As the subversive tattooist's pop-up parlour launches, we speak about Sang Bleu, inspirations and challenging the industry
Maxime Buchi – the London based tattoo auteur whose clients include Lea T and Nicola Formichetti – is taking his experimental vision in body-wear to Selfridges. Open til June 12, the Sang Bleu pop-up studio space will give visitors the chance to be tattooed by one of the studio’s top artists. What's more, this weekend only, you'll be able to choose from a special selection of limited designs by Buchi himself. It’s the latest in a series of shifting, multidisciplinary projects launched by the artist since he founded Sang Bleu in 2004, a publication, in its industry-challenging focus on body modification, fetish and subcultures, that has spawned a decade of work spanning art shows, graphic design and fashion. Working at the intersection of art and sociology, Buchi spearheads tattooistry as a cultural touchstone. We spoke to the designer about challenging stereotypes, practicing what you preach and first (tattoo) loves.
Sang Bleu, described as a rejection of the usual categorizations and segmentations, is 10 years old this year. What does the publication reject in 2014, and alternatively, what do you feel it must embrace?
Maxime Buchi: Things have evolved a lot. And globally, whether we have anything to do with it or not, they have evolved in the direction I was hoping they would! So I am happy. At least in terms of the categories SB focused on 10 years ago: tattooing is a mainstream culture, fashion and fine arts are permanently conversing, fetish is becoming an accepted addition to sexuality. The challenges have changed but they are still present. They mostly concern the digital vs the "real", or analogue. A lot of content is available online but I feel that my mission is to refuse the standardisation of search engine culture and social media socialisation. Sang Bleu's mission is to reject the dichotomy of digital and analog but to make sure, on all intellectual, artistic, social, and erotic levels, that both worlds develop an optimal collaboration and augment each other.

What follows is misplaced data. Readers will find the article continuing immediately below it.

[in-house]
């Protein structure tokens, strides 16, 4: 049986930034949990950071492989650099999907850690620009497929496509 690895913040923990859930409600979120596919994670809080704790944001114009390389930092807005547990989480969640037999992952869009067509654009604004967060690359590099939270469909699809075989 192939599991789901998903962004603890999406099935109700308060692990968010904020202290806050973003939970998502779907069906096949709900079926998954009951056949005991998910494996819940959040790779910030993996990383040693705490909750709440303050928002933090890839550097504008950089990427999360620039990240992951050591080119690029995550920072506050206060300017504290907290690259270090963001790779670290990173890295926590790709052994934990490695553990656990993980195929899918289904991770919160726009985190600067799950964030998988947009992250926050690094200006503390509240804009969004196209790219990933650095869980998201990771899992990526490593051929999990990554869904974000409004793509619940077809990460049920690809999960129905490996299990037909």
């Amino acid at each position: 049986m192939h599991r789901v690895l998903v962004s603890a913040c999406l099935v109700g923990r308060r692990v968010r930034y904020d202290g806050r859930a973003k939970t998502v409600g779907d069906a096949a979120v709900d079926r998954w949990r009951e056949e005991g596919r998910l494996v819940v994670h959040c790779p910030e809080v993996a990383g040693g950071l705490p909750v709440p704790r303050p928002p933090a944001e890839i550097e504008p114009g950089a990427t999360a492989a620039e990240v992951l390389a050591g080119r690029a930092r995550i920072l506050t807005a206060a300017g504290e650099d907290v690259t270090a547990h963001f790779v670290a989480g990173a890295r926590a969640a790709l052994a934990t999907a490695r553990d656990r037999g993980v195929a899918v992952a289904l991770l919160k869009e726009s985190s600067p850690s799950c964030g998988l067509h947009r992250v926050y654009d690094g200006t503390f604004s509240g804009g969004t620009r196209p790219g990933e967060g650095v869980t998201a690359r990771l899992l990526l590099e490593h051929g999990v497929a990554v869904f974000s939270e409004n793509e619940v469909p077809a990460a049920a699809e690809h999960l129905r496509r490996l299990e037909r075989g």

“Tattooing being one of the last major non-mainstream practice and iconographies remaining, it naturally has to be carefully integrated by anyone who wants to crystalize the spirit of our time" – Maxime Buchi
You work at the intersection of the fashion and tattoo industries, through your art direction with designers such as Rick Owens and McQ, and now with ventures such as the pop-up studio at Selfridges. How do tattoos redefine fashion, and vice versa?